I grew up in a home of Christian faith, and I distinctly
remember a part of the teaching about treating people who are against you; your
enemy. It said,
“If your enemy is hungry, give him food to eat; if he is
thirsty, give him water to drink. In doing this, you will heap burning coals on
his head, and the Lord will reward you.”
I remember reading as an adult too, and, you’ve got to
admit, that is a pretty weird statement. The image that this created in my mind
was that of an antagonist and that God was actually suggesting to people who
have enemies, ‘treat them nicely so that they get really angry and fume, that
will be pretty funny’. I could never work that out.
I recently discovered that there was an Egyptian custom in
which a person who had made an error and was wanting to make an amends, would
carry a pan of coals on their head as a sign of their remorse, and the above
teaching is likely to be in reference to that practice.
That changed some things for me. It turned an antagonistic
philosophy and transformed it into a message of returning good for evil in the
hope that someone who was actively out to harm you would be in a restored
relationship with you. Now, I don’t know that repentance and restoration is a
guaranteed outcome of giving food and drink to someone who hates you. There is
always a risk in any act of generosity, especially one as this
counter-intuitive (eye for eye, remember? That’s a whole other conversation…).
But the possibility that you could bring something amazing out of something awful
is worth it. Even if it only means that you don’t have to live with an active
resentment towards the person, because the act of generosity towards them can
shift your perspective.
One of the greatest examples of generosity comes from the life of King David, in the Old Testament in the Bible.
He had made a mistake. His pride got the better of him and he insisted on knowing exactly how many fighting men he had under his command. Whilst it sounds innocuous enough, what it shows is his priority at the time. It showed what his ‘god’ was in that moment. He put his faith in numbers rather than in the strength of God – as a result his men paid the price as a plague devastated them.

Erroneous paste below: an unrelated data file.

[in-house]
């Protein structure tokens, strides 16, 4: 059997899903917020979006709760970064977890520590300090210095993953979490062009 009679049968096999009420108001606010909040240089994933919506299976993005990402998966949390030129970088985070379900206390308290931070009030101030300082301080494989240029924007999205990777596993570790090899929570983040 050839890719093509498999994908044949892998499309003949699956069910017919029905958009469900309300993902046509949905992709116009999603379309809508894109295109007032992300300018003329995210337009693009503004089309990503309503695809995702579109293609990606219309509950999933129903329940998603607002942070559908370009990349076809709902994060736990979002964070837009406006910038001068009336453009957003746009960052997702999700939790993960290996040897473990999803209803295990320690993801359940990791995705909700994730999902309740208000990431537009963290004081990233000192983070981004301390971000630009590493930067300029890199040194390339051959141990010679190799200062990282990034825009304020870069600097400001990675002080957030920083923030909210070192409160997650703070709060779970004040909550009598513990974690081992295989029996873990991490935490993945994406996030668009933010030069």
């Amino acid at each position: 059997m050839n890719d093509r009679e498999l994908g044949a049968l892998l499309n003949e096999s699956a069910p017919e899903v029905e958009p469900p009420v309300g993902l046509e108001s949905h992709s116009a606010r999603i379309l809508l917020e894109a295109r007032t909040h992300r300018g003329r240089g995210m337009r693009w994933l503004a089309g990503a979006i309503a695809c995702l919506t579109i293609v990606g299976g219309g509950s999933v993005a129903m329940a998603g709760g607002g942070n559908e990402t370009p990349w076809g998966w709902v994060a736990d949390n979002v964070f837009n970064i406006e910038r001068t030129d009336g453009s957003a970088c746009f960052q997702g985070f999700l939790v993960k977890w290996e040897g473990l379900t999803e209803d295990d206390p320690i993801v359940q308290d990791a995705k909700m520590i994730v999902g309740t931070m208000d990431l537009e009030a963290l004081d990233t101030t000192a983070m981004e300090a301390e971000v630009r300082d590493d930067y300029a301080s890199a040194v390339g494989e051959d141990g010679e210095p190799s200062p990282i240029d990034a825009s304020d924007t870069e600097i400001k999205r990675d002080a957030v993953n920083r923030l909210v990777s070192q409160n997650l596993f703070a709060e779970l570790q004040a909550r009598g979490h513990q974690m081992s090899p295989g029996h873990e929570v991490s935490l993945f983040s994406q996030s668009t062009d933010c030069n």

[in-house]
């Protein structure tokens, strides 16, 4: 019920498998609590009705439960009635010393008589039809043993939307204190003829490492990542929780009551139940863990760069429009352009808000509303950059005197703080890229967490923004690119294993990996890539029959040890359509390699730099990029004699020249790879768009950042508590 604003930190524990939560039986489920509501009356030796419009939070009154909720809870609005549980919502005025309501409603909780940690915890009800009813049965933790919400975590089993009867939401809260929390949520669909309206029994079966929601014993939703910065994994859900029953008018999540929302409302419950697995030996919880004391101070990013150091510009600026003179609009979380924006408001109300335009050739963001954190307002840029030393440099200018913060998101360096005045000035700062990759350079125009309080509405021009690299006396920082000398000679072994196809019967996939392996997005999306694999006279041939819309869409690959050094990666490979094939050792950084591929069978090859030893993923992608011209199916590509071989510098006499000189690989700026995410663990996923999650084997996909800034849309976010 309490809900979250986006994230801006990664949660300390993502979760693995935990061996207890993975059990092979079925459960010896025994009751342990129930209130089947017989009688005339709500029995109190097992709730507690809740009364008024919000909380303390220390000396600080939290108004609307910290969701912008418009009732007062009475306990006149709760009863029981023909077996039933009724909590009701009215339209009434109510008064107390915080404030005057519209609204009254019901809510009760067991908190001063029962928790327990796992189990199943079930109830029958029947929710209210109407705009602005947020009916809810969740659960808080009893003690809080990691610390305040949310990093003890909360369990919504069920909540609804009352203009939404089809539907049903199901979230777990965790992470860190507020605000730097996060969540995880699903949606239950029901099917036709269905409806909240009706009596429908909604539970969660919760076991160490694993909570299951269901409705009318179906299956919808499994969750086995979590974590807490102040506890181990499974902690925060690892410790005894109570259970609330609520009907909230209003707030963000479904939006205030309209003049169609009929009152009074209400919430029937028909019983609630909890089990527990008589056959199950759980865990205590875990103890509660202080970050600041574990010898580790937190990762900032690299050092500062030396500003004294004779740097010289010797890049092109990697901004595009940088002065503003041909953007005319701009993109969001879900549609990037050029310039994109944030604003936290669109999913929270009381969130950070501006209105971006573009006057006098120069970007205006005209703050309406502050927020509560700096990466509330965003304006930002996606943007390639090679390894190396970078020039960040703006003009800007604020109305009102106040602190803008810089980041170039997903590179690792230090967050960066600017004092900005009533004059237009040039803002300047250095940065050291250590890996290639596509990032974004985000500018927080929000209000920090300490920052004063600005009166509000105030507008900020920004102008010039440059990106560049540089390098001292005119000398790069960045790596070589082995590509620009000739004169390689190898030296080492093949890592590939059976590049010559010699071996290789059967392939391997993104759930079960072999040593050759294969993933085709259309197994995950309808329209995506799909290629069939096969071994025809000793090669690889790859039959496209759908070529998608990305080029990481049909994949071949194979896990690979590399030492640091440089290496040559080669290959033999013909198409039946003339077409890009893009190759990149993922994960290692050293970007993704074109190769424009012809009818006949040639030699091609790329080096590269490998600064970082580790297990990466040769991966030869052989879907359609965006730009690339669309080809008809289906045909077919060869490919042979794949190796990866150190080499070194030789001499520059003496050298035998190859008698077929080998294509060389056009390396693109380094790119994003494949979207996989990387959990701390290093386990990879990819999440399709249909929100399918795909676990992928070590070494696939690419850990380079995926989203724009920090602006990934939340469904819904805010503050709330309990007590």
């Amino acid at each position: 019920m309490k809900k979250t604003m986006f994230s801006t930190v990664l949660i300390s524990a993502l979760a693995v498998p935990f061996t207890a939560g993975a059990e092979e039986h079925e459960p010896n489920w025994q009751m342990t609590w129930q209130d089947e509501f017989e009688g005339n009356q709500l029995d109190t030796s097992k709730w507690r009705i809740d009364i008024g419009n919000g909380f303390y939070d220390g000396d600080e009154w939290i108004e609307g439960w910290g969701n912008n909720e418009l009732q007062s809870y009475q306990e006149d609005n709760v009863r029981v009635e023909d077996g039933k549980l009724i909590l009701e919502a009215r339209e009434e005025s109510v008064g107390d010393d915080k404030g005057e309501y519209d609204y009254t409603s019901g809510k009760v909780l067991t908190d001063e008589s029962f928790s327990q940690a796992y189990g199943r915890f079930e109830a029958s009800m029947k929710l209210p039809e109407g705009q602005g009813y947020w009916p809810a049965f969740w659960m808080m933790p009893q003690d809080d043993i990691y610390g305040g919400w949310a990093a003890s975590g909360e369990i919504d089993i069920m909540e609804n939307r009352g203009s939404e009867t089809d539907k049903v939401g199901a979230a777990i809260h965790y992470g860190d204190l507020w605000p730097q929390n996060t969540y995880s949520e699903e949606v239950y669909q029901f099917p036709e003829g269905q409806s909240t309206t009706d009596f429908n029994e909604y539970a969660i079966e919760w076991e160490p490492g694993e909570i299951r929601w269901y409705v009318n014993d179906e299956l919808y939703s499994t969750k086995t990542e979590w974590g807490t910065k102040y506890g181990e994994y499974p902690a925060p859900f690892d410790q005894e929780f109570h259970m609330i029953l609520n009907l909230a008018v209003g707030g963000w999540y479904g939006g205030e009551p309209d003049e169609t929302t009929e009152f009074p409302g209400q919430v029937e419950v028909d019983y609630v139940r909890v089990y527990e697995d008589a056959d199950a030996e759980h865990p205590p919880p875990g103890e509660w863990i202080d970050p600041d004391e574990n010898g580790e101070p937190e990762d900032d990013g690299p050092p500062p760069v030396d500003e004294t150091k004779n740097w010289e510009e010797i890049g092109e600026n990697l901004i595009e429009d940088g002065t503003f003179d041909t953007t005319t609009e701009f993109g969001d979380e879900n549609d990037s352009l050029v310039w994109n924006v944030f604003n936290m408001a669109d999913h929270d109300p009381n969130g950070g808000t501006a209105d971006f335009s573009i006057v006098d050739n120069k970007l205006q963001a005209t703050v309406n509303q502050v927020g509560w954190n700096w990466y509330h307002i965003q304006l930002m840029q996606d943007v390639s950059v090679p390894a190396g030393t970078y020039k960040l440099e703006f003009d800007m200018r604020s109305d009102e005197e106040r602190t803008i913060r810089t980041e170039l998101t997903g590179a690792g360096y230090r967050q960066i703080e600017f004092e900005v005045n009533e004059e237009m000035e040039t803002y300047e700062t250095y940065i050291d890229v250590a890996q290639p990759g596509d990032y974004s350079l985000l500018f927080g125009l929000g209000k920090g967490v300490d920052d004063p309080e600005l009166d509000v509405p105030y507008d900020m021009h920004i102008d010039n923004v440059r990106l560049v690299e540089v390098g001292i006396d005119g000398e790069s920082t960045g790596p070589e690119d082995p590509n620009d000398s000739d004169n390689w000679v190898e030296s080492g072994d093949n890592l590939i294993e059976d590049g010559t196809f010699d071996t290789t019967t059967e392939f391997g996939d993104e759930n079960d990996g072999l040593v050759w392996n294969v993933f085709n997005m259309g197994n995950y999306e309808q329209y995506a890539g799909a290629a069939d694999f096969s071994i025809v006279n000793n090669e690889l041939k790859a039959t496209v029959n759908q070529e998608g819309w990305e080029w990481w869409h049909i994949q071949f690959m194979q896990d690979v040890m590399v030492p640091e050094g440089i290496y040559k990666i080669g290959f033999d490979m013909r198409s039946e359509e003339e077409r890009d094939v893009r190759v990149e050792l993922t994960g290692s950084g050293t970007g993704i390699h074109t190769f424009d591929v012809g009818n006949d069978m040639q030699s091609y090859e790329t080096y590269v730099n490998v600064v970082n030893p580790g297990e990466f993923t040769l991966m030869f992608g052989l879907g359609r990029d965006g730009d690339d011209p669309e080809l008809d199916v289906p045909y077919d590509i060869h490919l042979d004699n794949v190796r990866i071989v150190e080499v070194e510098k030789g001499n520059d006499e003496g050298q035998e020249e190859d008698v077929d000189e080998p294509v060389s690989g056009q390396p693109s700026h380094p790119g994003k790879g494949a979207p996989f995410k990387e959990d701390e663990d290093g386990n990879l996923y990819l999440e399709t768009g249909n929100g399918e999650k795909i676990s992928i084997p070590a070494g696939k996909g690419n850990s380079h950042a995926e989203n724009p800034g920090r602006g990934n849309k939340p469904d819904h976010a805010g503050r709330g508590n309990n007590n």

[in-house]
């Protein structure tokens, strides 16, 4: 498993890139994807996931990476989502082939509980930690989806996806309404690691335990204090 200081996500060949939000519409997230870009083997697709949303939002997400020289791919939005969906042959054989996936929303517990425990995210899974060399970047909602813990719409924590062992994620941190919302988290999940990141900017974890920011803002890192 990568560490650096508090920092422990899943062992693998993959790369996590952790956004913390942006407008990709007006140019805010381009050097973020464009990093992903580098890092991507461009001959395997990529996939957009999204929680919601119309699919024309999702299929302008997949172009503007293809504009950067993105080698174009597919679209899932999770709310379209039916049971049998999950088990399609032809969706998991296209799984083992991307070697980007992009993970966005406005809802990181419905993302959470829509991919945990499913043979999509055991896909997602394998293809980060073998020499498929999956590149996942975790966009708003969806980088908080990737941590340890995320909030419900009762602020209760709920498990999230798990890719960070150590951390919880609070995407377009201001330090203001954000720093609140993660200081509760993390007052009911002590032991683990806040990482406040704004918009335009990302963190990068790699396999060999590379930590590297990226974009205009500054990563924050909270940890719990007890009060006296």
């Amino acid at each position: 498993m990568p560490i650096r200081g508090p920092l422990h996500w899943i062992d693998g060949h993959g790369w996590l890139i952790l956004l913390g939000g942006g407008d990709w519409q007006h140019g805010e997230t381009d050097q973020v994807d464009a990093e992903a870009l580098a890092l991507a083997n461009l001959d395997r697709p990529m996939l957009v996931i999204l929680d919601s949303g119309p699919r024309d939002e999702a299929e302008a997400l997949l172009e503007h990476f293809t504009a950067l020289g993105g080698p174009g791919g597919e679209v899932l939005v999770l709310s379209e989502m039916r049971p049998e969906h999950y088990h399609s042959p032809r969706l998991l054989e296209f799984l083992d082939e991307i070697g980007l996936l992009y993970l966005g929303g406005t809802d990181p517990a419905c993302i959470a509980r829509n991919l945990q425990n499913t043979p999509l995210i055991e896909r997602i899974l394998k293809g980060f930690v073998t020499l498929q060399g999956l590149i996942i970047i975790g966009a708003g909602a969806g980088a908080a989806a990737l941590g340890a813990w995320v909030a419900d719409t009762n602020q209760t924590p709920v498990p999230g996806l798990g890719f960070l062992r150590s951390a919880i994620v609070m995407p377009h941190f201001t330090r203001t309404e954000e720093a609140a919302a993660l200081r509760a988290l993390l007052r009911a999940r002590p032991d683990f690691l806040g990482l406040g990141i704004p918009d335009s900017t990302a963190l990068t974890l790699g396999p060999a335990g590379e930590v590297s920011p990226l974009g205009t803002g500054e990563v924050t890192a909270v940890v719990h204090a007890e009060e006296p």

A prophet came to David after the plague had passed, David felt incredibly guilty and ashamed that his actions had caused damage to his men, and the Prophet said, ‘it’s time to worship God now, go and build an altar on that land over there and worship.’
As David went to do that, the owner of the land approached him and offered to give him the land and the animals to use for free. Surely that’s one of the many benefits of being a king…
But his response showed his true heart – he said ‘I will not offer something to God that cost me nothing’. It would have been all to easy to go ahead and take advantage of the situation but David knew he needed to value what he was about to offer God.
That is an incredibly powerful message. As we think about giving and generosity may it be a helpful reminder, that giving without sacrifice is not generosity. If it costs us nothing to give then the gift is worth nothing.
It can be overwhelming. The reality of all the need in the world can be too much for us at times to know where to start, and we can find ourselves frozen in inaction, not knowing what to do.
I have always been encouraged by the story of David as he encountered Goliath. You might know it well. At a time when God’s people were overcome by the size of the enemy in front of them, God found them a hero. A kid from the farm who had no discernible attributes that would bring victory on the battlefield. There was nothing conventional about David and the way that he approached the giant that everyone else was afraid of. The armour didn’t fit, his background didn’t fit and more surprisingly, his level of faith didn’t fit that of the experienced soldiers around him.
He approached the situation with an understanding that the God he served was so much bigger than the giant problem before him. And so he stepped up – and won the battle.
If ever we need a remedy to inaction, this is it. If we can shift our focus from the problem in front of us, no matter how big it seems, to the God we serve that is the change of perspective required which can allow us to take the first step and leave inaction behind.